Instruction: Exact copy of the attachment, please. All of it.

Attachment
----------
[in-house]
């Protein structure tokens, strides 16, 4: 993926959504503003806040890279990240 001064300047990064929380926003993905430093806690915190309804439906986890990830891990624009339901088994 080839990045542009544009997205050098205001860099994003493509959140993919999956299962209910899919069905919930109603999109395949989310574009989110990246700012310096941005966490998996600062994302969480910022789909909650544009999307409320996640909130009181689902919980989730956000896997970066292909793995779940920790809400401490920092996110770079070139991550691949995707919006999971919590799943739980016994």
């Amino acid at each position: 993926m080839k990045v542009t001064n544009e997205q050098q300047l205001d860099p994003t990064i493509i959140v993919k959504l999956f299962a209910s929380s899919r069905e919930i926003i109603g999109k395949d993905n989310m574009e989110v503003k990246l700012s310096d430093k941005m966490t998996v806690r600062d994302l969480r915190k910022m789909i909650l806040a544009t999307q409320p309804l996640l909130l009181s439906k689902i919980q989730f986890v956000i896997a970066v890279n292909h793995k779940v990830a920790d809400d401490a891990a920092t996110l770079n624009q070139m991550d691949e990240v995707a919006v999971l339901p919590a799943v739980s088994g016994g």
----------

[in-house]
């Protein structure tokens, strides 16, 4: 993926959504503003806040890279990240 001064300047990064929380926003993905430093806690915190309804439906986890990830891990624009339901088994 080839990045542009544009997205050098205001860099994003493509959140993919999956299962209910899919069905919930109603999109395949989310574009989110990246700012310096941005966490998996600062994302969480910022789909909650544009999307409320996640909130009181689902919980989730956000896997970066292909793995779940920790809400401490920092996110770079070139991550691949995707919006999971919590799943739980016994």
């Amino acid at each position: 993926m080839k990045v542009t001064n544009e997205q050098q300047l205001d860099p994003t990064i493509i959140v993919k959504l999956f299962a209910s929380s899919r069905e919930i926003i109603g999109k395949d993905n989310m574009e989110v503003k990246l700012s310096d430093k941005m966490t998996v806690r600062d994302l969480r915190k910022m789909i909650l806040a544009t999307q409320p309804l996640l909130l009181s439906k689902i919980q989730f986890v956000i896997a970066v890279n292909h793995k779940v990830a920790d809400d401490a891990a920092t996110l770079n624009q070139m991550d691949e990240v995707a919006v999971l339901p919590a799943v739980s088994g016994g």